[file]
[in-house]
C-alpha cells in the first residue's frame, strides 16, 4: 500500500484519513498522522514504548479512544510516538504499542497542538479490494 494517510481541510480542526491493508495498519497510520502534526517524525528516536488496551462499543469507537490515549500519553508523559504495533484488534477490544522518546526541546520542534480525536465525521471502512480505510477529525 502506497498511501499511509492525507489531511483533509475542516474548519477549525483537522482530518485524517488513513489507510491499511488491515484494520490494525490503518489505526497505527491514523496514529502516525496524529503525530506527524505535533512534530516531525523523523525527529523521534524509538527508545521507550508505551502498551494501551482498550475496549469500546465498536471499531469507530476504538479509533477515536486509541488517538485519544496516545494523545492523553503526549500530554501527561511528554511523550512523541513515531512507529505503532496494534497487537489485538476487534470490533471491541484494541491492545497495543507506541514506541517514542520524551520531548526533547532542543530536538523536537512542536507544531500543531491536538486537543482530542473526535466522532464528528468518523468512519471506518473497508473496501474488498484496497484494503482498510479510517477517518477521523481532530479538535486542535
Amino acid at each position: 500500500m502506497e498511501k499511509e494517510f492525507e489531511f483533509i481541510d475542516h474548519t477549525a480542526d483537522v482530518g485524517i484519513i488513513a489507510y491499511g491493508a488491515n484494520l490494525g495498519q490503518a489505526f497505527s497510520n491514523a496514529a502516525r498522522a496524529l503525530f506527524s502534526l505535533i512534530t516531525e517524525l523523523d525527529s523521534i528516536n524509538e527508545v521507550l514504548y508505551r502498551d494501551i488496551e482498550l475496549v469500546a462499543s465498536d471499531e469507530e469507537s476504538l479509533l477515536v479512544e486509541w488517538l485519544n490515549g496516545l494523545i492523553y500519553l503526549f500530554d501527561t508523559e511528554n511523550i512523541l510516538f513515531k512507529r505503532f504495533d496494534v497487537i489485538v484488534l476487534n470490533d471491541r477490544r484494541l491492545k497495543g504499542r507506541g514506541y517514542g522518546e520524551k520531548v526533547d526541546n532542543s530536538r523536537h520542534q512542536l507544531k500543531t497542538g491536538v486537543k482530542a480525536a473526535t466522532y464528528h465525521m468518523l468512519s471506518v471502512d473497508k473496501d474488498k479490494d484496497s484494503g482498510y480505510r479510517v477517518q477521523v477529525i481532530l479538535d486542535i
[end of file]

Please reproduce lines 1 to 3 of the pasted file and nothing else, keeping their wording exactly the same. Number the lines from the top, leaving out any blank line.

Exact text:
[in-house]
C-alpha cells in the first residue's frame, strides 16, 4: 500500500484519513498522522514504548479512544510516538504499542497542538479490494 494517510481541510480542526491493508495498519497510520502534526517524525528516536488496551462499543469507537490515549500519553508523559504495533484488534477490544522518546526541546520542534480525536465525521471502512480505510477529525 502506497498511501499511509492525507489531511483533509475542516474548519477549525483537522482530518485524517488513513489507510491499511488491515484494520490494525490503518489505526497505527491514523496514529502516525496524529503525530506527524505535533512534530516531525523523523525527529523521534524509538527508545521507550508505551502498551494501551482498550475496549469500546465498536471499531469507530476504538479509533477515536486509541488517538485519544496516545494523545492523553503526549500530554501527561511528554511523550512523541513515531512507529505503532496494534497487537489485538476487534470490533471491541484494541491492545497495543507506541514506541517514542520524551520531548526533547532542543530536538523536537512542536507544531500543531491536538486537543482530542473526535466522532464528528468518523468512519471506518473497508473496501474488498484496497484494503482498510479510517477517518477521523481532530479538535486542535
Amino acid at each position: 500500500m502506497e498511501k499511509e494517510f492525507e489531511f483533509i481541510d475542516h474548519t477549525a480542526d483537522v482530518g485524517i484519513i488513513a489507510y491499511g491493508a488491515n484494520l490494525g495498519q490503518a489505526f497505527s497510520n491514523a496514529a502516525r498522522a496524529l503525530f506527524s502534526l505535533i512534530t516531525e517524525l523523523d525527529s523521534i528516536n524509538e527508545v521507550l514504548y508505551r502498551d494501551i488496551e482498550l475496549v469500546a462499543s465498536d471499531e469507530e469507537s476504538l479509533l477515536v479512544e486509541w488517538l485519544n490515549g496516545l494523545i492523553y500519553l503526549f500530554d501527561t508523559e511528554n511523550i512523541l510516538f513515531k512507529r505503532f504495533d496494534v497487537i489485538v484488534l476487534n470490533d471491541r477490544r484494541l491492545k497495543g504499542r507506541g514506541y517514542g522518546e520524551k520531548v526533547d526541546n532542543s530536538r523536537h520542534q512542536l507544531k500543531t497542538g491536538v486537543k482530542a480525536a473526535t466522532y464528528h465525521m468518523l468512519s471506518v471502512d473497508k473496501d474488498k479490494d484496497s484494503g482498510y480505510r479510517v477517518q477521523v477529525i481532530l479538535d486542535i